Before the real beginning of the conference, a tutorial was held by a few professors who all had already had an experience in MOOCs.
In November 2012, The New York Times described retrospectively 2012 as the year of the MOOC, regarding the quickly increasing number of users the MOOCs platforms obtained (for example Coursera reached 1,700,000 learners in less than one year)
The MOOCs are open and free of charge, except - in general - if you want to get a certification of completion.
There are mainly two different kinds of MOOCs : the cMOOCs, where the "c" stands for "connectivist", and the xMOOCs, which are more teacher-centered. The cMOOCs are network-based, and based on platforms where participants are able to share their knowledge. This theory of connectivism has been developed by Stephen Downes and George Siemens. At the opposite, xMOOCs are content-based and mostly structured like school courses (in this extent, xMOOCs may be considered as extensions of classical courses). Another acronym is currently developed : SPOC, which stands for Small Online Private Course.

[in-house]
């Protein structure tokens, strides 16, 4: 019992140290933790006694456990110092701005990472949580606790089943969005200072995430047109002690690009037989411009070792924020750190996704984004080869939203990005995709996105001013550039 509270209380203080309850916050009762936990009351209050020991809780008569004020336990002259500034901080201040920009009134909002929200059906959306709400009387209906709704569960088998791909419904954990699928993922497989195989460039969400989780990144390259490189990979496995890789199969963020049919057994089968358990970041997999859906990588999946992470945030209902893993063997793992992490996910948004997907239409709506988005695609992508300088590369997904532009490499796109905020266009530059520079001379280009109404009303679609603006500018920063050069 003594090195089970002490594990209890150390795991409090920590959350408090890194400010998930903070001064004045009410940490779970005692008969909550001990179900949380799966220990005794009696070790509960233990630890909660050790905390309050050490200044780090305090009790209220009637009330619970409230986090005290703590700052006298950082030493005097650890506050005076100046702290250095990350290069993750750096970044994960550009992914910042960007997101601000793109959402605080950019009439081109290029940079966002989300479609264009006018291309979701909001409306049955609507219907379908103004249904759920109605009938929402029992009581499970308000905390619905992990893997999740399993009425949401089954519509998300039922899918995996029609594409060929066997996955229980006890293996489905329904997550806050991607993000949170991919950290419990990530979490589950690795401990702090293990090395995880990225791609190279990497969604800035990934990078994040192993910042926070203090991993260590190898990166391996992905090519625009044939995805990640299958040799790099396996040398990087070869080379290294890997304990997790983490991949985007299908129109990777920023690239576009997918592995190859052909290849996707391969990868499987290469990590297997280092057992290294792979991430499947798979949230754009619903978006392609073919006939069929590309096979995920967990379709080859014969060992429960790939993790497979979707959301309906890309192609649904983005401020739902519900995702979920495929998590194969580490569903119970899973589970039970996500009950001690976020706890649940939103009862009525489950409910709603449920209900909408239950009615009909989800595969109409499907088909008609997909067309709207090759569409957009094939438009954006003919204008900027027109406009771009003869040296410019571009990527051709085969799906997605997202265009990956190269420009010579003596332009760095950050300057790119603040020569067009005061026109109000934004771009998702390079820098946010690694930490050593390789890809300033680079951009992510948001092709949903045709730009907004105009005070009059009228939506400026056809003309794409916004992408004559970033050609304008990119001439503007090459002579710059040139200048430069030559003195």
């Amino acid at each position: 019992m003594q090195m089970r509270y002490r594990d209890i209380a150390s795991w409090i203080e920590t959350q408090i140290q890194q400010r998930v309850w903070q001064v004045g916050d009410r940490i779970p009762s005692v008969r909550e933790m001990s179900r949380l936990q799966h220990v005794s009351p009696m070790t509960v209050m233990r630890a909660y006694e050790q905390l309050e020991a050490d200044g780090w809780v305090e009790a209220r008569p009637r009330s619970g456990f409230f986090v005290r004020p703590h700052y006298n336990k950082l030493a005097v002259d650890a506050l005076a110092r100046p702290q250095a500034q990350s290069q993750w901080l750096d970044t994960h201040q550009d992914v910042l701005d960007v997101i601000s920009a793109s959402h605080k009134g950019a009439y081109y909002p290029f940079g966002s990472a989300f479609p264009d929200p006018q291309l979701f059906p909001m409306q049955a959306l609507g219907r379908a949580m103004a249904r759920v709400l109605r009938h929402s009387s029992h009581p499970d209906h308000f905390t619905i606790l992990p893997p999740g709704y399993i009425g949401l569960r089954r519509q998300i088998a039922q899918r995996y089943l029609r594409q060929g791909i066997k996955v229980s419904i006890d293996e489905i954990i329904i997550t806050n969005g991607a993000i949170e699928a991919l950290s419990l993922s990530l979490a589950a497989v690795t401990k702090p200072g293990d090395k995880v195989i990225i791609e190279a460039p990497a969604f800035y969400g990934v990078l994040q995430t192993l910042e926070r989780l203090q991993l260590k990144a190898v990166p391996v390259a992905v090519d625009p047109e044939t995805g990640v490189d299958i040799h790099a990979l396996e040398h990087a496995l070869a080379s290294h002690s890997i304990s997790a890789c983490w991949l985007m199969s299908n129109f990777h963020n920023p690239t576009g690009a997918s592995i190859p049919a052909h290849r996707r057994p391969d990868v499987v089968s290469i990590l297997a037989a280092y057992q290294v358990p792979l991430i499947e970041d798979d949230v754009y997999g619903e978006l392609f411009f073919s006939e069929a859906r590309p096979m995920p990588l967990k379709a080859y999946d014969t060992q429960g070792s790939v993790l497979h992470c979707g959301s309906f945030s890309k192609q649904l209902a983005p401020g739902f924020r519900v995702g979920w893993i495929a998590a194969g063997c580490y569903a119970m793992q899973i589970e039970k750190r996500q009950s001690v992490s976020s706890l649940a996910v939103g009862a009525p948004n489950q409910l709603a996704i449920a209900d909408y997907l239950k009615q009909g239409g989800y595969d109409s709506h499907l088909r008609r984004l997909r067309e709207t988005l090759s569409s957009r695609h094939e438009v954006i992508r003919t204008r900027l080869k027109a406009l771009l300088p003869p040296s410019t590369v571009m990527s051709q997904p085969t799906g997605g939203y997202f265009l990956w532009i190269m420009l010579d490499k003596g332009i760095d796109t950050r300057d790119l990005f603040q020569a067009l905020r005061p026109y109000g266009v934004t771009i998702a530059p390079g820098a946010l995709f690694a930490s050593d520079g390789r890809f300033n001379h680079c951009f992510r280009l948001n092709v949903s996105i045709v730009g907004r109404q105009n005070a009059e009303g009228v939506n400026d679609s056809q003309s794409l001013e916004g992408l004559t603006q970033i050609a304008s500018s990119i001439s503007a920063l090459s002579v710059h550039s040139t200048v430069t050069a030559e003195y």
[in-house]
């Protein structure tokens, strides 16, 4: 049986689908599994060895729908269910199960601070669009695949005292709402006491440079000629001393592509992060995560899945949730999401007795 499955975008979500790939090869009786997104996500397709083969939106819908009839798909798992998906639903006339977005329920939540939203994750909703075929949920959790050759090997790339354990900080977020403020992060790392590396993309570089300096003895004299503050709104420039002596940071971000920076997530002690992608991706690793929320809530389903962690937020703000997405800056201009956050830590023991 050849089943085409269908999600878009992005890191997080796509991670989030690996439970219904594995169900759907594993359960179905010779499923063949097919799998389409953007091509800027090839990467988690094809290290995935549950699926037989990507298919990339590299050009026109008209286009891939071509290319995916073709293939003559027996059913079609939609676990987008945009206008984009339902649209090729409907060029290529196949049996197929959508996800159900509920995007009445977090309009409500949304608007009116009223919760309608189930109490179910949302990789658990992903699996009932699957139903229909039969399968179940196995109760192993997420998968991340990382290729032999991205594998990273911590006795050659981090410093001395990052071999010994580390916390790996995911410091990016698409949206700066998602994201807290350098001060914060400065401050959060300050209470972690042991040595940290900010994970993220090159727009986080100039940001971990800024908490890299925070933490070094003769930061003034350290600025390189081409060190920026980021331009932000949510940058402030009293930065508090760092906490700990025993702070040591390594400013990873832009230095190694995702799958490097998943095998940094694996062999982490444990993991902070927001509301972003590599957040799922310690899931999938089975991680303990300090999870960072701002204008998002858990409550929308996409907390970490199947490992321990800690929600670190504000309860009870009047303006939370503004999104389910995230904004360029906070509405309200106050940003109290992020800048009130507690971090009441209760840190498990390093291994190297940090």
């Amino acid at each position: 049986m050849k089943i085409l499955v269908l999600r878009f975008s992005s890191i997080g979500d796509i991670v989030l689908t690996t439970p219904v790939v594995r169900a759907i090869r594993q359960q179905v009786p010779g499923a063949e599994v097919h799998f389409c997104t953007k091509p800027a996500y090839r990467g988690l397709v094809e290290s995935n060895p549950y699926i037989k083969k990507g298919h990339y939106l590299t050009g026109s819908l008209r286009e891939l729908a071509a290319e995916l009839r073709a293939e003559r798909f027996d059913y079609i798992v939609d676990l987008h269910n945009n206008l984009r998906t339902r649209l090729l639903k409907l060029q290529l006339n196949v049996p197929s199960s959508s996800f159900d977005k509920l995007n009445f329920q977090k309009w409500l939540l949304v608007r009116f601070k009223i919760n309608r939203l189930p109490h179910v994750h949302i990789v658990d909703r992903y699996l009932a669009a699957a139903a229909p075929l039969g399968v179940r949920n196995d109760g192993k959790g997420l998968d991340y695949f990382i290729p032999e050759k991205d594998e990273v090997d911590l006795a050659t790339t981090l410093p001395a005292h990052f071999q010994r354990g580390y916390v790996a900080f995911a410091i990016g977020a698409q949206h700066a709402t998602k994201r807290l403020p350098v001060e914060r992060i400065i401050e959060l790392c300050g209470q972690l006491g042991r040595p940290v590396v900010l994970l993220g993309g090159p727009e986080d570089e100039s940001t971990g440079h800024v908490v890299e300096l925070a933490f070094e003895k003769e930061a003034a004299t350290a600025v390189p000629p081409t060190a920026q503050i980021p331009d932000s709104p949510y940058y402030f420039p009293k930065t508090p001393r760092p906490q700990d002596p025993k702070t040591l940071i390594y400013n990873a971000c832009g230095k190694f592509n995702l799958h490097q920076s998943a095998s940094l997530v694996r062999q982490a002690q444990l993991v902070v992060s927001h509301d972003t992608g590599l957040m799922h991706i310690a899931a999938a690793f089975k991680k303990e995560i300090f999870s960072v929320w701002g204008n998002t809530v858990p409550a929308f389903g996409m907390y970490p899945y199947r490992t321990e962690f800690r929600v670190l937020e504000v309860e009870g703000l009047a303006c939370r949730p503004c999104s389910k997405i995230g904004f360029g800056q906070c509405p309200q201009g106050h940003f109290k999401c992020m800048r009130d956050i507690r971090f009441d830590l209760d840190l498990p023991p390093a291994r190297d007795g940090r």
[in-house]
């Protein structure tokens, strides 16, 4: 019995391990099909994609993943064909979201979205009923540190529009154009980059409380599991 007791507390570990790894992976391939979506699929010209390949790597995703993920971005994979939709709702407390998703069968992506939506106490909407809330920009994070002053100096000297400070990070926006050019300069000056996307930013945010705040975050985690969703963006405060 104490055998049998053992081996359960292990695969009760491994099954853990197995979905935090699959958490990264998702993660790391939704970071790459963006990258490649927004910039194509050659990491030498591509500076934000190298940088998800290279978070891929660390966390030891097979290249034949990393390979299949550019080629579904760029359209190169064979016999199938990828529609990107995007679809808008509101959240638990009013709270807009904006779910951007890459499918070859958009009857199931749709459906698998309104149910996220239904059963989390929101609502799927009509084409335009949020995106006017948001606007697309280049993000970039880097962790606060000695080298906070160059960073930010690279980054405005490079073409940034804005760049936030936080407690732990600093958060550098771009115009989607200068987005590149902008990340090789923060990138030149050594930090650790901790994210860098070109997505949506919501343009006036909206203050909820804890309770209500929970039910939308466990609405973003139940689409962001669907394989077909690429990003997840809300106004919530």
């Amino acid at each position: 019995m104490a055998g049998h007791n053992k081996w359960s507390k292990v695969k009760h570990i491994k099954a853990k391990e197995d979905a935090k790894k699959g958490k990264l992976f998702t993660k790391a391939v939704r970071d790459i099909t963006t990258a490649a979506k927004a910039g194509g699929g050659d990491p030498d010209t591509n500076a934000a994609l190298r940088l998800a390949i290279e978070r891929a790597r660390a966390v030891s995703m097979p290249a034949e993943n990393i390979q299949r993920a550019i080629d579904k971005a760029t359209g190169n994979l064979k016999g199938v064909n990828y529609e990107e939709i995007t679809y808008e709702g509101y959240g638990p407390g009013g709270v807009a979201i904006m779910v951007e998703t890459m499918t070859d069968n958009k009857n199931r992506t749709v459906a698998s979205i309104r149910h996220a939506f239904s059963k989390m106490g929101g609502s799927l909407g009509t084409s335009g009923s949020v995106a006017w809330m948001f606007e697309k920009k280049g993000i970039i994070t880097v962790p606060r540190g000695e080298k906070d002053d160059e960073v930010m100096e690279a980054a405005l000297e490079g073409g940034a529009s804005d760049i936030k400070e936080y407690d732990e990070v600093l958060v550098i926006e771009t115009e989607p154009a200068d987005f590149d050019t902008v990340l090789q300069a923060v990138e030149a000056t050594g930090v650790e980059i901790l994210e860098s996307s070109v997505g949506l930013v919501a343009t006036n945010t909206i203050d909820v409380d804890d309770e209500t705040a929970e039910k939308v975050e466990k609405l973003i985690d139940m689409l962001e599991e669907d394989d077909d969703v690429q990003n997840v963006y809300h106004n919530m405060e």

MOOCs development is part of the current "Connected Age", the goal is to learn from others and share your knowledge and thought. It implies an evolution of learning and teaching, and enables knowledge to reach a lot more people. An international vision of education might certainly have to be developed. As you can reach more students, this situation is even more thriving to excellence. The massive aspect of MOOCs is also a unique asset for researchers in the domain of teaching, regarding the large amounts of data that you can get from the learner's interactions with platforms, see what their learning methods are, and finally adapt the teaching methods to reach more efficiency.
The terms of hybrid/blended can be used to characterize the solutions that trry to combine the advantages of classic classrooms and web-based learning. Some new teaching models are being developed, liked flipped classrooms (where the students read and learn their lessons at home, and course hours are dedicated to practicing), SPOCs...